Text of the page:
Make Your Own Bar Mixers
Jason Wilson, the Washington Post liquor & spirits column who I’ve criticized in the past (more on that later) has a column today that I really can get into: making your own cocktail mixers.
Making my own cocktail mixers was something I have been trying out in small doses. About a week ago I tried making a homemade version of grenadine after finding these two versions online. I tried the cold process which merely involves adding sugar to pomegranate juice and shaking. I plan on making a batch of the hot process version soon.
When I told people I planned to make maraschino cherries and cocktail onions, as well as infuse my own spirits and bitters, they looked baffled. It was if I had told them I would be performing open-heart surgery in the living room.
That was before my shipment of cinchona bark quinine powder arrived. Then I informed friends and relatives I would also be making my own tonic water. Even my editors were a little mystified. "Why?" they asked. "Is it worth the effort?"
After a week of playing chemist in the kitchen and testing the results among a friendly crowd, I can now tell everyone: Yes, yes, yes. Homemade cocktail ingredients are indeed worth it.
I was interested in the concept because I hadn’t known that grenadine was supposed to taste like pomegranates (a fruit flavor I really like) and I’m always trying to eliminate as much high-fructose corn syrup from my diet that I possible can. Now I don’t actually know that sucrose is really any better than corn syrup, but at least in terms of flavor the homemade grenadine tasted like fruit as opposed to candy. So far I’ve tried it in a Jack Rose which definitely made a difference.
Now Wilson’ column also included a recipe for maraschino cherries.
This inspired a bit of guilt. The creation of the grenadine also made me want to try some ol’ fashioned Shirley Temples, which pretty much require a cherry to complete the effect. And naturally I bought the “neon-red, plastic-textured” kind that are soaking in corn syrup. Ah-hem…well, it’s a hard substance to avoid entirely.
After seeing how easy it is to make Thrasher's preserved cherries, I don't know how I can go back to the artificial, neon-red, plastic-textured maraschino cherries in a jar. Letting fresh cherries sit overnight in salt water, and then soaking them in a syrup of lemon juice and almond extract, creates a richer, more complex, salty-sweet flavor that improves yet still retains the familiar essence of the maraschino cherries we've come to rely on.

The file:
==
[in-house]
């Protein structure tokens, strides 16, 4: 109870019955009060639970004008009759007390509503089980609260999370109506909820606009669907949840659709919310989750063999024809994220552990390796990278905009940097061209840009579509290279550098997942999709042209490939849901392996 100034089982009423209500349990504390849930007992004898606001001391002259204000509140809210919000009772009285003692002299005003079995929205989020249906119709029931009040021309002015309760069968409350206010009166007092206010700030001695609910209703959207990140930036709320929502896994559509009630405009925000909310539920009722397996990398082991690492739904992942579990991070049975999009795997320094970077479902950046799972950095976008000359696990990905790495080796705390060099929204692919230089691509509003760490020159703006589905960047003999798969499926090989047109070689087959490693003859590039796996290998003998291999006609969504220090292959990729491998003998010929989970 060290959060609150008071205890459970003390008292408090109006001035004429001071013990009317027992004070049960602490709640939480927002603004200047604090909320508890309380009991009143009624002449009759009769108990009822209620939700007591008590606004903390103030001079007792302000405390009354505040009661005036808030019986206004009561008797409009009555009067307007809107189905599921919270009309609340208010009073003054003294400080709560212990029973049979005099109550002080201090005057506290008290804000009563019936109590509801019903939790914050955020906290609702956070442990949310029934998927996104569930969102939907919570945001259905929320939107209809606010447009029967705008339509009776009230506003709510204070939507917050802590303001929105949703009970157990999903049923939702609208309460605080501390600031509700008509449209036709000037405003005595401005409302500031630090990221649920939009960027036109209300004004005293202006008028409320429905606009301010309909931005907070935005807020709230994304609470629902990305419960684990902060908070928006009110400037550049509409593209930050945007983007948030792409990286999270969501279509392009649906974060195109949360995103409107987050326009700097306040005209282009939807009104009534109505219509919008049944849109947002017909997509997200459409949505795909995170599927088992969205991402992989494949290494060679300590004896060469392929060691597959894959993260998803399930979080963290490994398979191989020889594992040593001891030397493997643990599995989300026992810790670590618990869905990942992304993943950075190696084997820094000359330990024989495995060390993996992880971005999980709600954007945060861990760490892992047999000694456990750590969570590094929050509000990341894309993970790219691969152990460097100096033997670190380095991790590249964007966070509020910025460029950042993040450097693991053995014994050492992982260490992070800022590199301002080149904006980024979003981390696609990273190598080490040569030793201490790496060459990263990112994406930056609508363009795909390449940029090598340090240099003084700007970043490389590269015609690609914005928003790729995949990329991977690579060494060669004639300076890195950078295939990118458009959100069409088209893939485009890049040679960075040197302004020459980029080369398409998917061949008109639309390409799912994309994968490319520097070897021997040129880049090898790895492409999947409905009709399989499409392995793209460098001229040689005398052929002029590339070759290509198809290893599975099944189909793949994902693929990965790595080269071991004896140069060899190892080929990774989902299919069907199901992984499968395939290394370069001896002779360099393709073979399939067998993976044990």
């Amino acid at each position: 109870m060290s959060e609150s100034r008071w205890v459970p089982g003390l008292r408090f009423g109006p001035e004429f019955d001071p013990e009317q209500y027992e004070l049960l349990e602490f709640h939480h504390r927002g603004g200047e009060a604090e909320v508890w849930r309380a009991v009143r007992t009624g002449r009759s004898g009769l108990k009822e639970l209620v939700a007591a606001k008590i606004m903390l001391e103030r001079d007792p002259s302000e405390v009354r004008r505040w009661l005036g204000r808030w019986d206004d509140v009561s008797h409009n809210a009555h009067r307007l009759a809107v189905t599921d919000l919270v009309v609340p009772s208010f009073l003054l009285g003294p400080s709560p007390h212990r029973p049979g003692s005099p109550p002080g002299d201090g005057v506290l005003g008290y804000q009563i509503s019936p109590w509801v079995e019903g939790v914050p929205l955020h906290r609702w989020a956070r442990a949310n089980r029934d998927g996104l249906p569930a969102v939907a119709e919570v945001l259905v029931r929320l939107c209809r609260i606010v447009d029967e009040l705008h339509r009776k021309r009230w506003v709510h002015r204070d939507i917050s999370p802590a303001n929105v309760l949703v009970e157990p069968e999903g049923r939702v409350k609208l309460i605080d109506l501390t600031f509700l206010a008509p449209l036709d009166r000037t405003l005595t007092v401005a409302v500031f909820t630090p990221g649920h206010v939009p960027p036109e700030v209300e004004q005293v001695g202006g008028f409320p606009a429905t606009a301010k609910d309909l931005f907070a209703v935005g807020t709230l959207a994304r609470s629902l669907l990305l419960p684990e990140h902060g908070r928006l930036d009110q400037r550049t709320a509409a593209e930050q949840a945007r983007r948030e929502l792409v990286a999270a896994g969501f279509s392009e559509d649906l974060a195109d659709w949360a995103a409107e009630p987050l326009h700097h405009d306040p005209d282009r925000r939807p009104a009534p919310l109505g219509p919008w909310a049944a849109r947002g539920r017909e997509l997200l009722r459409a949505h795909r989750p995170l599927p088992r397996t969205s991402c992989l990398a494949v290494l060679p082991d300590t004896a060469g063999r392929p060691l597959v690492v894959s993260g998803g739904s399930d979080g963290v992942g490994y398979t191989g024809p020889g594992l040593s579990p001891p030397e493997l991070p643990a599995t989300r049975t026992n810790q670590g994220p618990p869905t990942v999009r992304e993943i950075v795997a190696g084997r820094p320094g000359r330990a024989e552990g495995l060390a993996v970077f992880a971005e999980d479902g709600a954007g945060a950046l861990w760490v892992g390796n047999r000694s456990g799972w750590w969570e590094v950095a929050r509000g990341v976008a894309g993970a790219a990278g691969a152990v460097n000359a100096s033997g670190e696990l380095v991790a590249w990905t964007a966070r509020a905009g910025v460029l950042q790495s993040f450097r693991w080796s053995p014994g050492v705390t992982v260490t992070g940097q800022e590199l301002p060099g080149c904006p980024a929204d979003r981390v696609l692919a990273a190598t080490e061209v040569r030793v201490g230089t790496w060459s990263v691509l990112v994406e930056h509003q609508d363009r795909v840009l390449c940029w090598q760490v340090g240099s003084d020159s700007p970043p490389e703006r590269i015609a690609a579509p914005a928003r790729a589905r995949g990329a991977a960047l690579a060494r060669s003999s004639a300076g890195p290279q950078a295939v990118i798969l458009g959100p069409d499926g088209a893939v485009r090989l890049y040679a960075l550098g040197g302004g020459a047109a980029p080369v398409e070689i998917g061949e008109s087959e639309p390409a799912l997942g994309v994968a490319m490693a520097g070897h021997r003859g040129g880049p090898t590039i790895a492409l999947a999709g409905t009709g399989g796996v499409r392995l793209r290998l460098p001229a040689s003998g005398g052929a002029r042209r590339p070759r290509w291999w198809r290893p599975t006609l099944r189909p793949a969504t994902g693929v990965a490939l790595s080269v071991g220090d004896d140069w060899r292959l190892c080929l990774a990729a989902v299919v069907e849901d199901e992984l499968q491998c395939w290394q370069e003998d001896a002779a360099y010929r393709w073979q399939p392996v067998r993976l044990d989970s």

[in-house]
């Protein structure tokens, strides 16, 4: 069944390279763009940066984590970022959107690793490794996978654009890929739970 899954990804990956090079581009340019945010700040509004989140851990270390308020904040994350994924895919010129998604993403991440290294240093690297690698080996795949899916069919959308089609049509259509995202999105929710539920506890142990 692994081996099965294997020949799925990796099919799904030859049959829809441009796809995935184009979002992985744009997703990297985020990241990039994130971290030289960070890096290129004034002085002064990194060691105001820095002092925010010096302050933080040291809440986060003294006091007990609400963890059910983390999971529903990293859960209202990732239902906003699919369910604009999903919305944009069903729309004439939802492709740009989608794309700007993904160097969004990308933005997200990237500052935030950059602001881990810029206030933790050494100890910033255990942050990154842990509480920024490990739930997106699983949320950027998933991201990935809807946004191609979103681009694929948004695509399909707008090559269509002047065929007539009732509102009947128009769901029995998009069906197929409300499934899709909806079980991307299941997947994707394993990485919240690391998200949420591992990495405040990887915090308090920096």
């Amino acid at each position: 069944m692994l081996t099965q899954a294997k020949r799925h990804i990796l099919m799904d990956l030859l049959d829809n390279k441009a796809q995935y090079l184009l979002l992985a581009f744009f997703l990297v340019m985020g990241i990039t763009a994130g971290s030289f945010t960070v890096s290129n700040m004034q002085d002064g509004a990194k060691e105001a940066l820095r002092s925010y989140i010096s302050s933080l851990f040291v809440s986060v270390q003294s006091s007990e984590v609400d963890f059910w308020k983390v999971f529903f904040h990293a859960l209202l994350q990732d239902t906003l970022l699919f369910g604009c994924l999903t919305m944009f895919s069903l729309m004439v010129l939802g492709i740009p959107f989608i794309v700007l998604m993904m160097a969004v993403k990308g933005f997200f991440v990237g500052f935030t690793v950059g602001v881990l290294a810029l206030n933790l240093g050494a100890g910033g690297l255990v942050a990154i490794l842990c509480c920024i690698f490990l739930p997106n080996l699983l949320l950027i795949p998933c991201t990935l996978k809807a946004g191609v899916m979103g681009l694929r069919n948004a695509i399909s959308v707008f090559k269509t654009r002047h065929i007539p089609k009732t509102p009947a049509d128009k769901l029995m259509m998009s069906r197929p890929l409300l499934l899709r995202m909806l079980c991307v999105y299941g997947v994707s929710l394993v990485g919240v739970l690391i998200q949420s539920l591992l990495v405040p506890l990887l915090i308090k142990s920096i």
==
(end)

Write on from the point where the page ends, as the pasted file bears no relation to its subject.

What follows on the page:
To test the cherries in action, I made Manhattans. "I can't tell you exactly whether it's the cherry or not," my friend Jim said, "but I can tell you this is the best Manhattan I've ever had."
I’d like to try the recipe but because I don’t drink all that much (really, I don’t) I have a feeling it’d be a lot of effort to make something that would go bad in two weeks. They can be stored longer if canned but once opened the clock starts ticking.
There are recipes for homemade Orange Bitters, falernum, saffron cocktail onions, and tonic water, as well as for accompanying drinks The Loser (which looks interesting).
Gotta say I’m now rather interested in visiting this Restaurant Eve in Alexandria which apparently has all these home-made mixers on hand.
So I also thought I should take the opportunity to revisit my previous post about Wilson’s column on girly drinks. There was some friendly back and forth between him and me about it and while I still dislike the overall tone of the column, I do think I didn’t acknowledge that he wrote about marketing to women as much as the column did.
In any case I finally had the occasion to try one of the “girly liquors” he wrote about in the column and dismissed, X-Rated Fusion. I threw a Jem-watching party this weekend (Jem being the pink-haired 80s cartoon heroine, leader of Jem & The Holograms) and felt the women-only party required some pink drinks. The X-Fusion seemed like the best way compliment the evening. (Hmmm is there some unintended karma in me writing about pink drinks immediately following this post.)
We pretty much drank it straight (it’s a very low-proof liquor, only 14% alcohol) and I believe my guests mostly enjoyed it for what it was…a novelty drink of the evening. It wouldn’t be anyone’s drink of choice. I think someone might have said it reminded them of Gatorade.
I did try mixing it with vanilla vodka and a little diet Sprite and it was fine. It really is a “cutesy” drink both on the tongue and in the bottle. It’s almost more of a mixer than a real liquor. Would someone who wants a “real” drink want something made with X-Fusion? I think it’s more about what someone wants to drink at the time. If you want a diet coke then don’t ask for a pink lemonade. But if you are the mood for a pink drink it’s not horrible. Are there better "feminine" drinks? Sure but how many involve having more ingredients and making a bigger mess to make them? All I had to do was pour this into a glass.
I still have about ¼ a bottle left and I’m sure I’ll manage to polish it off eventually.